What are some ways you can assess these qualities? An organization’s efforts to get to know your network will provide significant clues, as it can understand proactively where issues might arise rather than just react to them as they arise.
It is also important to consider the team structure – are you going to have the same account manager and the same core team of engineers rotating shifts each week, or will they vary? Consider, too, whether the NOC is based in the UK or offshore – the latter will likely have some cost advantages, but these may come at the expense of continuity between shifts and close partnership. Many providers who deploy offshore NOCs employ a ‘follow-the-sun model, where monitoring services are routed from one office to another, time zone to time zone, to deliver 24/7/365 coverage, with each handover potentially resulting in lost information and incomplete service.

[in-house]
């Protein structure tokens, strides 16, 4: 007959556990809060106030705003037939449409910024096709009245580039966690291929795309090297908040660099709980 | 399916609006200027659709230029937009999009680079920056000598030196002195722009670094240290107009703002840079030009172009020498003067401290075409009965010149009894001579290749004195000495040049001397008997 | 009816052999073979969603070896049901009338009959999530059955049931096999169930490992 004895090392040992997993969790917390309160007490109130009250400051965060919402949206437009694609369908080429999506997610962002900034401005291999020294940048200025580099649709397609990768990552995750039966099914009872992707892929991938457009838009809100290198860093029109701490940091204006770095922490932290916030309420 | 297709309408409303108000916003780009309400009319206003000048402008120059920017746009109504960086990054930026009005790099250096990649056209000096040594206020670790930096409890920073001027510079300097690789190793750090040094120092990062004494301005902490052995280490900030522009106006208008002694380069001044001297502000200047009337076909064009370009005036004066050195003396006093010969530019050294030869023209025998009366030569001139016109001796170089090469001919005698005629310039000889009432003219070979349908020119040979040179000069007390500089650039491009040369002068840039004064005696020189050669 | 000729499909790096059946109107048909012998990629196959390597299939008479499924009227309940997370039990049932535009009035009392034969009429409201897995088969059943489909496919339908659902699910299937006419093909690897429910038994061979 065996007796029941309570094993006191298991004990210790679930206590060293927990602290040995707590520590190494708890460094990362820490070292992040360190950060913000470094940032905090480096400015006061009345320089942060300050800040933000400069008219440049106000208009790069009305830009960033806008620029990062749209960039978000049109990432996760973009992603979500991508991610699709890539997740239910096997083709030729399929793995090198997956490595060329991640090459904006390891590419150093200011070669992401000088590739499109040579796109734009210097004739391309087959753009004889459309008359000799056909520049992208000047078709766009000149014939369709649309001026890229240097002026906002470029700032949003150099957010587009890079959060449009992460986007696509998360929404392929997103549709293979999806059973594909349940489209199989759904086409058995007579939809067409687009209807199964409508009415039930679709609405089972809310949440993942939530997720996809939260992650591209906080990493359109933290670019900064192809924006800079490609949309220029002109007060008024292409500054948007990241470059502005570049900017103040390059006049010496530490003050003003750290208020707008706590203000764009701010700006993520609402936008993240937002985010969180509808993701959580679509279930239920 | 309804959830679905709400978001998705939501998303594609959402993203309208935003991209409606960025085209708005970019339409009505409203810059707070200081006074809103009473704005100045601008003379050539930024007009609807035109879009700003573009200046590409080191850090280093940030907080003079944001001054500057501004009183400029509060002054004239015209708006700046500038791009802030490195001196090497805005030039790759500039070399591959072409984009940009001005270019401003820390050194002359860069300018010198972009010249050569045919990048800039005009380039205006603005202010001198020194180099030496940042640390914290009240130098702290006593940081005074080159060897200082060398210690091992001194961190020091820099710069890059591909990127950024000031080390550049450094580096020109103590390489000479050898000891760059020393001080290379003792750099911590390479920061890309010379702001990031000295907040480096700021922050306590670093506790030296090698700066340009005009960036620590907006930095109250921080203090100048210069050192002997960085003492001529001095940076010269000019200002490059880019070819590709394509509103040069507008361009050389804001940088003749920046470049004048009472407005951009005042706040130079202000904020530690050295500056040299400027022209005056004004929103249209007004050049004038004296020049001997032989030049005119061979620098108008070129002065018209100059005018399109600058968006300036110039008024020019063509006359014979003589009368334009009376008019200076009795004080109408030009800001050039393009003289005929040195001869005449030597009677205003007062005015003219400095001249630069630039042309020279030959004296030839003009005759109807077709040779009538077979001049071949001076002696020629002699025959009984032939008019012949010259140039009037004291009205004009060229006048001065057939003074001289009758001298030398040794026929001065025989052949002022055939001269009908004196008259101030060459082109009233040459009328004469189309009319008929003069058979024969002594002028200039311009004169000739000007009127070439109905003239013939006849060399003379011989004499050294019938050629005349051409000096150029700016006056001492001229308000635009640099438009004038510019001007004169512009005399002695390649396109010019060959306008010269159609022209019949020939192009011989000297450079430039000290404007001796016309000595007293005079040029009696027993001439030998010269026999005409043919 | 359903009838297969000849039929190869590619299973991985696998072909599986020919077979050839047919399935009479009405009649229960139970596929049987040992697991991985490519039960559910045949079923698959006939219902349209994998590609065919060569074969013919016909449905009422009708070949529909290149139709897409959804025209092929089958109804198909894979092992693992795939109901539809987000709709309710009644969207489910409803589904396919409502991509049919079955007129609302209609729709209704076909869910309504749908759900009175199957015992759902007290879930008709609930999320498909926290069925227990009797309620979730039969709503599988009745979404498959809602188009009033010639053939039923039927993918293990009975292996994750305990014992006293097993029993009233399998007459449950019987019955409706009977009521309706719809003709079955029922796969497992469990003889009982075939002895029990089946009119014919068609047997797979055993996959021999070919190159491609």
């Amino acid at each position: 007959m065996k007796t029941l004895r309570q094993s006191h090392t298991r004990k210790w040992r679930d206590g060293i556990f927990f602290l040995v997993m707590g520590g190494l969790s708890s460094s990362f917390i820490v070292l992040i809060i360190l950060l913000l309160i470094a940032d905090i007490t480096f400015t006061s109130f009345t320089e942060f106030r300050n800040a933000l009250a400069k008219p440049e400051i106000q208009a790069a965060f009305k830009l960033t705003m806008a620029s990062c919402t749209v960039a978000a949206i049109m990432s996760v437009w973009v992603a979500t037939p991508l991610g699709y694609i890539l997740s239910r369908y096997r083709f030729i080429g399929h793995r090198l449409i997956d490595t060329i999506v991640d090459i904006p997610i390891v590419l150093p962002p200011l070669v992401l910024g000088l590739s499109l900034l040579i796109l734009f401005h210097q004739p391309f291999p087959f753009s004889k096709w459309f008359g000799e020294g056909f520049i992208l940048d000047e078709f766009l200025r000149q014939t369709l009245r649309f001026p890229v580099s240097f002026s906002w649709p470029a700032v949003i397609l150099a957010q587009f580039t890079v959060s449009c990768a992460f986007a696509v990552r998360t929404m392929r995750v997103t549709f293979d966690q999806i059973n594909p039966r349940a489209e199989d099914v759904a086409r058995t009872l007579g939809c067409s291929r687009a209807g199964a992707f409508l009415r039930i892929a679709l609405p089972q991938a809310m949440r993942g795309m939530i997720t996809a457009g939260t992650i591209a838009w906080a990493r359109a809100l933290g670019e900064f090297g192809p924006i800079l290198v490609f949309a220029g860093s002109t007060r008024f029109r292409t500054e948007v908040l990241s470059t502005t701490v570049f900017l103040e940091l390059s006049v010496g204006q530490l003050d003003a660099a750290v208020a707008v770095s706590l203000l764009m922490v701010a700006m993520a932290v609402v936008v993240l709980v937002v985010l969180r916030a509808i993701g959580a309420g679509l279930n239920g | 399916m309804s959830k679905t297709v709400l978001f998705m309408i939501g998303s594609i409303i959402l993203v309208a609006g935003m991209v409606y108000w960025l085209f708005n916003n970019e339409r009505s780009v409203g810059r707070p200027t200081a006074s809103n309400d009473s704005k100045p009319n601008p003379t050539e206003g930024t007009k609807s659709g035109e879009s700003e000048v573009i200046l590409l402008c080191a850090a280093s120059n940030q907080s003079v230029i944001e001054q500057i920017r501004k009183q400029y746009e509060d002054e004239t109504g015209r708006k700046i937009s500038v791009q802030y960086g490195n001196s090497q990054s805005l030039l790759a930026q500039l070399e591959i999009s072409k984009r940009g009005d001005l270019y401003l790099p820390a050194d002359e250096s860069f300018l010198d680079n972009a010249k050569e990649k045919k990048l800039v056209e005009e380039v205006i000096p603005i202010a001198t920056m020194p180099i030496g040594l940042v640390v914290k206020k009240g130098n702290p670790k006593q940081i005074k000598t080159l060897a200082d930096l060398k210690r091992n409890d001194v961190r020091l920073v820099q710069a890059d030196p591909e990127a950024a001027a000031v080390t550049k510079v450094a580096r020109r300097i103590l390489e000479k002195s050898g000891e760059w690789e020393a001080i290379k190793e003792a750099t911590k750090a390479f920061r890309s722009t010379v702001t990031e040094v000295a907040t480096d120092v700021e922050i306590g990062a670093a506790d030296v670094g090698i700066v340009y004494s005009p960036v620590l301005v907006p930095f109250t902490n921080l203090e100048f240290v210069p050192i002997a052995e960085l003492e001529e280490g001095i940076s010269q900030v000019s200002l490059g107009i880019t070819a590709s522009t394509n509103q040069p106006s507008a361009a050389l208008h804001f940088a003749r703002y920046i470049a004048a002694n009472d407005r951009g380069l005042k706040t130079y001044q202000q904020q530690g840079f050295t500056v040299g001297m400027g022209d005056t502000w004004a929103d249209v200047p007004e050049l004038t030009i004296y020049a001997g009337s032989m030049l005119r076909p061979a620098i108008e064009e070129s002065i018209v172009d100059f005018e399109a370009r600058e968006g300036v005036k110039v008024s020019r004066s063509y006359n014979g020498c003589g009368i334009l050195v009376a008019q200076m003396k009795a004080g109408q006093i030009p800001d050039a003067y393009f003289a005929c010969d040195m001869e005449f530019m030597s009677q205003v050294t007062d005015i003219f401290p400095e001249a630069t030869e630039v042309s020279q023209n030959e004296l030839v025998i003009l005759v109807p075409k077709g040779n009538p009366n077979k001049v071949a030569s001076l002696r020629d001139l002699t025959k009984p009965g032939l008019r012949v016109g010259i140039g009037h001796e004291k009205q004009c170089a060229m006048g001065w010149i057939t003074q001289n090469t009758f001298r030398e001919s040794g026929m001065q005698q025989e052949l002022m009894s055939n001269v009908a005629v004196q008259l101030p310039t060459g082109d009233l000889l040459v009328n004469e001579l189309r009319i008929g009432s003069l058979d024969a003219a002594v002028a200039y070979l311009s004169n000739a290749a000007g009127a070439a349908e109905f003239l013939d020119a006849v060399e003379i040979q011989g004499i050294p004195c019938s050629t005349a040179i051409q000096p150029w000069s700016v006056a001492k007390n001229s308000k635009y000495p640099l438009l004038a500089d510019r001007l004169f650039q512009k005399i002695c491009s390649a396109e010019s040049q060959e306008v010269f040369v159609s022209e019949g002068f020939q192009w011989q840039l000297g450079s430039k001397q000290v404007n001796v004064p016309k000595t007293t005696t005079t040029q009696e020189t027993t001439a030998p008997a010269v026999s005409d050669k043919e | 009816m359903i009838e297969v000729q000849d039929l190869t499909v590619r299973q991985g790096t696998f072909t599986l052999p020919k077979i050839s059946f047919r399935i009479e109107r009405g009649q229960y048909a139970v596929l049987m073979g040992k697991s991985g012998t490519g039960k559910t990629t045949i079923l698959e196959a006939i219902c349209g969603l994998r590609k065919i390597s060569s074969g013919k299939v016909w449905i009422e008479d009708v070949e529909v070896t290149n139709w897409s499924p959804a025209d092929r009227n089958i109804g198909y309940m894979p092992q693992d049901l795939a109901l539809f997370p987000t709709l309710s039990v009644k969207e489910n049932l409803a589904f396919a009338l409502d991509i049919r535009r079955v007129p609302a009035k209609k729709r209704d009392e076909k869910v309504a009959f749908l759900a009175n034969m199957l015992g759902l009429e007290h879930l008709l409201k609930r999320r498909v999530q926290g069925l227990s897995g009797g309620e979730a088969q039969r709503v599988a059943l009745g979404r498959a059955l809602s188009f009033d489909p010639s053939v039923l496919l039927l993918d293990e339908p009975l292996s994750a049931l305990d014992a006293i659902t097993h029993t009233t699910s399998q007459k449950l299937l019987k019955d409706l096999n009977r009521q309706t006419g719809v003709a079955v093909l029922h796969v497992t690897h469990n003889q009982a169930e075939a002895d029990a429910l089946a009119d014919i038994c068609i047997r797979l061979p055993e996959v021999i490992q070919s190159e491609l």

Engineers and technicians skilled in network technologies
At the end of the day, your managed network operations extend your in-house technology function. Therefore, the engineering skillsets and experience, as well as the technical expertise, of your provider will directly and significantly impact the effectiveness of your project. Assess the number of first-, second-, and third-line engineers the provider has, as well as how many partnerships and certifications it has with vendors such as Cisco, which of course should relate to the technology in your unique environment. A network service provider needs to be agile across different technologies and able to adapt to what their customers use already. Find out about their CPD practices, and how they ensure their engineers are always current with emerging technologies and software. A well-managed service provider will have a detailed training plan and a budget for each member of staff.